January 9, 2012

Art News: Sunflower Seeds Hit New York, Art Outperforms Stocks, Chinese Art In Tokyo

Mei Moses All Art index Beat Total Return Of S&P 500 Index By About 9 Percentage Points In 2011

A roundup of news from the Chinese art world, where domestic collectors are expected to continue flocking to art as an investment amid rising inflation and a shaky property market in 2012:

Ai Weiwei’s Sunflower Seeds Make US Debut At Mary Boone Gallery In New York

Ai Weiwei's Sunflower Seeds first debuted in London in 2010

Ai Weiwei's Sunflower Seeds first debuted in London in 2010

15 months after making their global debut at London’s Tate Modern Turbine Hall, Ai Weiwei’s Sunflower Seeds exhibition has hit the United States for the first time, going on display at Mary Boone Gallery in New York. Though significantly smaller than the first London display, Ai’s sunflower seeds — millions of which were produced by 1,600 artisans in the Chinese town of Jingdezhen — attracted an impressive crowd on their first weekend in New York. From the New York Observer:

The disparate groups circumambulated the pile, marveling at the display. Some sat with their Nikons snapping pictures for an NYU photography class, while others meandered around the shock of porcelain pods. A guard kept a watchful eye on the crowd, glaring suspiciously when guests edged to close to the work.

We encountered into Jim Oliver, the gallery’s director, who explained the symbolism underlying the exhibit. “The sunflower seeds are kind of like a metaphor for people,” he said. “In a way each one of those kind of symbolizes an individual. And if you look at them, they’re all different. They’re all unique but they look like they are,” he said.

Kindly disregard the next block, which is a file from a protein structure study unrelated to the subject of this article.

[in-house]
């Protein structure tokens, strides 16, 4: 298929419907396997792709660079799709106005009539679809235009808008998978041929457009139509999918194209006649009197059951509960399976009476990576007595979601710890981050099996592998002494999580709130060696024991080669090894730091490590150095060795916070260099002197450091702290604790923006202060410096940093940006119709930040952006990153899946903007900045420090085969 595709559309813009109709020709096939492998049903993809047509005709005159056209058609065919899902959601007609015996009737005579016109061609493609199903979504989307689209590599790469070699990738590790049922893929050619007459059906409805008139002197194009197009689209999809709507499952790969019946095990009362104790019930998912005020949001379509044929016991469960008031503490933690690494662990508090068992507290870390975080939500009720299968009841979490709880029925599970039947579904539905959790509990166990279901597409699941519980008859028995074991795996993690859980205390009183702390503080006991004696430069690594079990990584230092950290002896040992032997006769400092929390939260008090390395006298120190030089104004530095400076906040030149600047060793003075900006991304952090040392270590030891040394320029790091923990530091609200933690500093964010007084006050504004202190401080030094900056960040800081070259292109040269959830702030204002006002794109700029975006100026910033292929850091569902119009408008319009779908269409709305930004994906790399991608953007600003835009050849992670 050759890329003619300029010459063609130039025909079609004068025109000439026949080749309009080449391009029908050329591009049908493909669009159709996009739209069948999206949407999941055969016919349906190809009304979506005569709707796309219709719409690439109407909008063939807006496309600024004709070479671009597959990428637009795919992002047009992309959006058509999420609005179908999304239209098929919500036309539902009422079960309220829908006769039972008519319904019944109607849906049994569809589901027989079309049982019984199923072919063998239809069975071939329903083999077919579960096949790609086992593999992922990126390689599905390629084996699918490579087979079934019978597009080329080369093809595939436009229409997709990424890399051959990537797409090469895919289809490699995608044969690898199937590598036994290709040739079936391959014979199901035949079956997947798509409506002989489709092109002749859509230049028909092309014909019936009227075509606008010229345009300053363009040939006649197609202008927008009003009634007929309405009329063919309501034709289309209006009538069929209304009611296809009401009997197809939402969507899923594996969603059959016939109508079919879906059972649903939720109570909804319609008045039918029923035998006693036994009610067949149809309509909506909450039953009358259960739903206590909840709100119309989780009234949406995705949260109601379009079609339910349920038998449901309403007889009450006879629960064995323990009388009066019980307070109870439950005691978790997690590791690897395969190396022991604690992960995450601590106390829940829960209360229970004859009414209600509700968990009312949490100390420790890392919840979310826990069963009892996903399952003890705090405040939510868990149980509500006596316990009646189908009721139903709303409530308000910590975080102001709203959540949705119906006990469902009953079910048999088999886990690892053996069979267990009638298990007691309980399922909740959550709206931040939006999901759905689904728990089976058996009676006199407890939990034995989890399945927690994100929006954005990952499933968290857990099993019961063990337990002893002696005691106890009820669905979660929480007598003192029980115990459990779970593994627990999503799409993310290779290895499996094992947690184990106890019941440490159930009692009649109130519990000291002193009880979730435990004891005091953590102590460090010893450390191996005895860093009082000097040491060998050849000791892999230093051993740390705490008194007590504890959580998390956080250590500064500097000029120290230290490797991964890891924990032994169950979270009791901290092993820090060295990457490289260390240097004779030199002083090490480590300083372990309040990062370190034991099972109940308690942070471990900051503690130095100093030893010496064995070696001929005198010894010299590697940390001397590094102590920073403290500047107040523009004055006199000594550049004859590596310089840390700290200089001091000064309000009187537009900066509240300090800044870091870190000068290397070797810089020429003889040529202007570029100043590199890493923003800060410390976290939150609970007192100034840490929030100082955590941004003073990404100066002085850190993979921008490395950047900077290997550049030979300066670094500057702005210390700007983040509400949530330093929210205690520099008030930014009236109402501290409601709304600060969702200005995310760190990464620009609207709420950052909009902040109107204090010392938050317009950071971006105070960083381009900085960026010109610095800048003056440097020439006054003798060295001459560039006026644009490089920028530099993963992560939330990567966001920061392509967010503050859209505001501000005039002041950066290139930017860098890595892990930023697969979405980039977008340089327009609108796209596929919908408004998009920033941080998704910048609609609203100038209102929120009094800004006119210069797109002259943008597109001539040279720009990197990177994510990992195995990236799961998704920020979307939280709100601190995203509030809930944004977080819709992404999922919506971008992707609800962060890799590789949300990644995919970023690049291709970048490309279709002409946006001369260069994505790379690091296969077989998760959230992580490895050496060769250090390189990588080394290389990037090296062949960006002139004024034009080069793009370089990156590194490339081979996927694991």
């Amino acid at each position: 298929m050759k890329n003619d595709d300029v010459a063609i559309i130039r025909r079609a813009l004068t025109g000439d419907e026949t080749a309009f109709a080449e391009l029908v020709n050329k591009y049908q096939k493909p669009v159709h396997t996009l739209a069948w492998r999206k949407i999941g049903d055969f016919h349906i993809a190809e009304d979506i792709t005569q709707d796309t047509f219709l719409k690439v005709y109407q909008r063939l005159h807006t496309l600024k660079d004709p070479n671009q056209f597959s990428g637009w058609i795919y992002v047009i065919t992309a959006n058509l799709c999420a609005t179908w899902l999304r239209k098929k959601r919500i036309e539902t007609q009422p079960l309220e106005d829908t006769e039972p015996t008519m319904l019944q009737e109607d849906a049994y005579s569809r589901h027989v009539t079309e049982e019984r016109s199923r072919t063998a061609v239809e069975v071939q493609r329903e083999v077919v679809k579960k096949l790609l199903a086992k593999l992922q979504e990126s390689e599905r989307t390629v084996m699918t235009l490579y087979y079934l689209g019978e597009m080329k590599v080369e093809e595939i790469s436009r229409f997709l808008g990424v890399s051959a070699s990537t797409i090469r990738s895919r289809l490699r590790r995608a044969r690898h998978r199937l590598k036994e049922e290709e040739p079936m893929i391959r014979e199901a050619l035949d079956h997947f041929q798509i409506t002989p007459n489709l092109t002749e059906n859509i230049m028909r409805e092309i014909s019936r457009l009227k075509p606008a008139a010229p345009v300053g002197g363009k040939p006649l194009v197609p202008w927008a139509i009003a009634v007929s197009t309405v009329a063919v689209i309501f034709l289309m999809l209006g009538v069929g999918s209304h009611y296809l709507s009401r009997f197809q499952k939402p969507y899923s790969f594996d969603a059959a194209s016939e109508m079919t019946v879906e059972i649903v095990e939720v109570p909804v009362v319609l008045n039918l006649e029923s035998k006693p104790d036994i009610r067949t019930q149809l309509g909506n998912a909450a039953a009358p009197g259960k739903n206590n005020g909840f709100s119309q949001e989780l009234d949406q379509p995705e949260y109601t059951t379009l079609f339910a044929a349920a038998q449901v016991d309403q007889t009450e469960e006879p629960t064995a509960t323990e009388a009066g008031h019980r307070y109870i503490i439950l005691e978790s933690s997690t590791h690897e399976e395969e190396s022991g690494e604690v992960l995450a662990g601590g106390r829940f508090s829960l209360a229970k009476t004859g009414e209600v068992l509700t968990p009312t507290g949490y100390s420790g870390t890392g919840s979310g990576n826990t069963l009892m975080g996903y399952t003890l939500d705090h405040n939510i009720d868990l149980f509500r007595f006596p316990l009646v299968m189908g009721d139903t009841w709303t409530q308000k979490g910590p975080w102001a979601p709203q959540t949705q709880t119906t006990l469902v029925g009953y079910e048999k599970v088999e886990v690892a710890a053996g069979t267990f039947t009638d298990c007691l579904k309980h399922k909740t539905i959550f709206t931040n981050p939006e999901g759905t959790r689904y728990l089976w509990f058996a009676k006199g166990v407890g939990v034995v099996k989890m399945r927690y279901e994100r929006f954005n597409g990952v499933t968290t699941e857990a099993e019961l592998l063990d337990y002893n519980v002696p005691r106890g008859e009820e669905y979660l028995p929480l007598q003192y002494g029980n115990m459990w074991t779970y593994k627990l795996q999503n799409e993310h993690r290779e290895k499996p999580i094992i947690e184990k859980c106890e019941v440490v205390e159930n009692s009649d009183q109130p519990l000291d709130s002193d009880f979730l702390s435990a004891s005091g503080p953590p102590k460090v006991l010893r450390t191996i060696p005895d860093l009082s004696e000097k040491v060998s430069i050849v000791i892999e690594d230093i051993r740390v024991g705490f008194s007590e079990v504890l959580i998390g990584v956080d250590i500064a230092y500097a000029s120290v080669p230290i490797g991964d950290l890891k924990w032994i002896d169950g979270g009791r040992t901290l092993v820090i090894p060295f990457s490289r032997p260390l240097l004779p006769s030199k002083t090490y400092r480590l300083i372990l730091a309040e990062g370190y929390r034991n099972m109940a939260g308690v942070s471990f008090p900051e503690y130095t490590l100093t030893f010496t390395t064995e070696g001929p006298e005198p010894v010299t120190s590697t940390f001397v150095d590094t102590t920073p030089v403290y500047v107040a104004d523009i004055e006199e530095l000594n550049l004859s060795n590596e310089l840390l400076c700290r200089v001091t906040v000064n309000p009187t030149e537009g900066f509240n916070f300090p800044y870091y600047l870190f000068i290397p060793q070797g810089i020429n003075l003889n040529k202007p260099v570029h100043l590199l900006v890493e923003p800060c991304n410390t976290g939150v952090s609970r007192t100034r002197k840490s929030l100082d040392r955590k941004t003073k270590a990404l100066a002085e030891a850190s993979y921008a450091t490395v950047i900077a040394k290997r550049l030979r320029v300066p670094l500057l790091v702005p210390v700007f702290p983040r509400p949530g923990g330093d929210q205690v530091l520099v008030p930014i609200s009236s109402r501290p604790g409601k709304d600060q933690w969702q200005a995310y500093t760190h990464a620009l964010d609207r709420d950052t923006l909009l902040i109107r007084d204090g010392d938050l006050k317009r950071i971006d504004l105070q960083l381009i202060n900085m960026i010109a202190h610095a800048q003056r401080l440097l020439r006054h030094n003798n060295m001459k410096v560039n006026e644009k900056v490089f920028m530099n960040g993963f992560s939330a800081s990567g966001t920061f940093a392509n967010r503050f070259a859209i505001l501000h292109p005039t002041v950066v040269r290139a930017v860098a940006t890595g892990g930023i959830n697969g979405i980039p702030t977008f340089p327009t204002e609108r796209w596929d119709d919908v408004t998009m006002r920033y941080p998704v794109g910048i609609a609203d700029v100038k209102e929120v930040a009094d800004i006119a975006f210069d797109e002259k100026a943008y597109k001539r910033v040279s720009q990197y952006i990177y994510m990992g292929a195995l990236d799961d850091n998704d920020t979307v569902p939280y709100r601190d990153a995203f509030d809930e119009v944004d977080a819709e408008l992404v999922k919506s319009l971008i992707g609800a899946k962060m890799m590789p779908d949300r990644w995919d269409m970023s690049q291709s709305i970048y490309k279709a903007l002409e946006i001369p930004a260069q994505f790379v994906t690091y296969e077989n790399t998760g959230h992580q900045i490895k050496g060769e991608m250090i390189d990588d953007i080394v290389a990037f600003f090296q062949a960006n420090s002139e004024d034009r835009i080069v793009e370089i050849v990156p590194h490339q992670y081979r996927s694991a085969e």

We asked Mr. Oliver about the installation process. The four million ceramic seeds, he explained, were shipped in one-ton bags on palates from China. It took a full day to arrange the seeds in the gallery.

We soon noticed Mary Boone herself, sporting a purple skirt and matching jacket, chatting with guests in a corner of the stark, seed-filled room. “I met Weiwei at documenta, and I knew I wanted to show his work,” she told us. She described the artist as “very humorous and smart, very humble and soft spoken.” The geometric arrangement of the seeds was, she explained, stipulated directly by Mr. Ai himself. “We put it exactly in the format the artist specified. When I saw him this summer in Beijing, he had said exactly how it needed to be,” Ms. Boone said. Asked if she was concerned about people taking the seeds, she laughed. “That’s why we have the guard,” she said off-handedly.


Chinese Demand Helps Art Market Beat Equities For Second Consecutive Year

Chinese collectors are now more particular about their preferred blue-chip artists

Chinese collectors are now more particular about their preferred blue-chip artists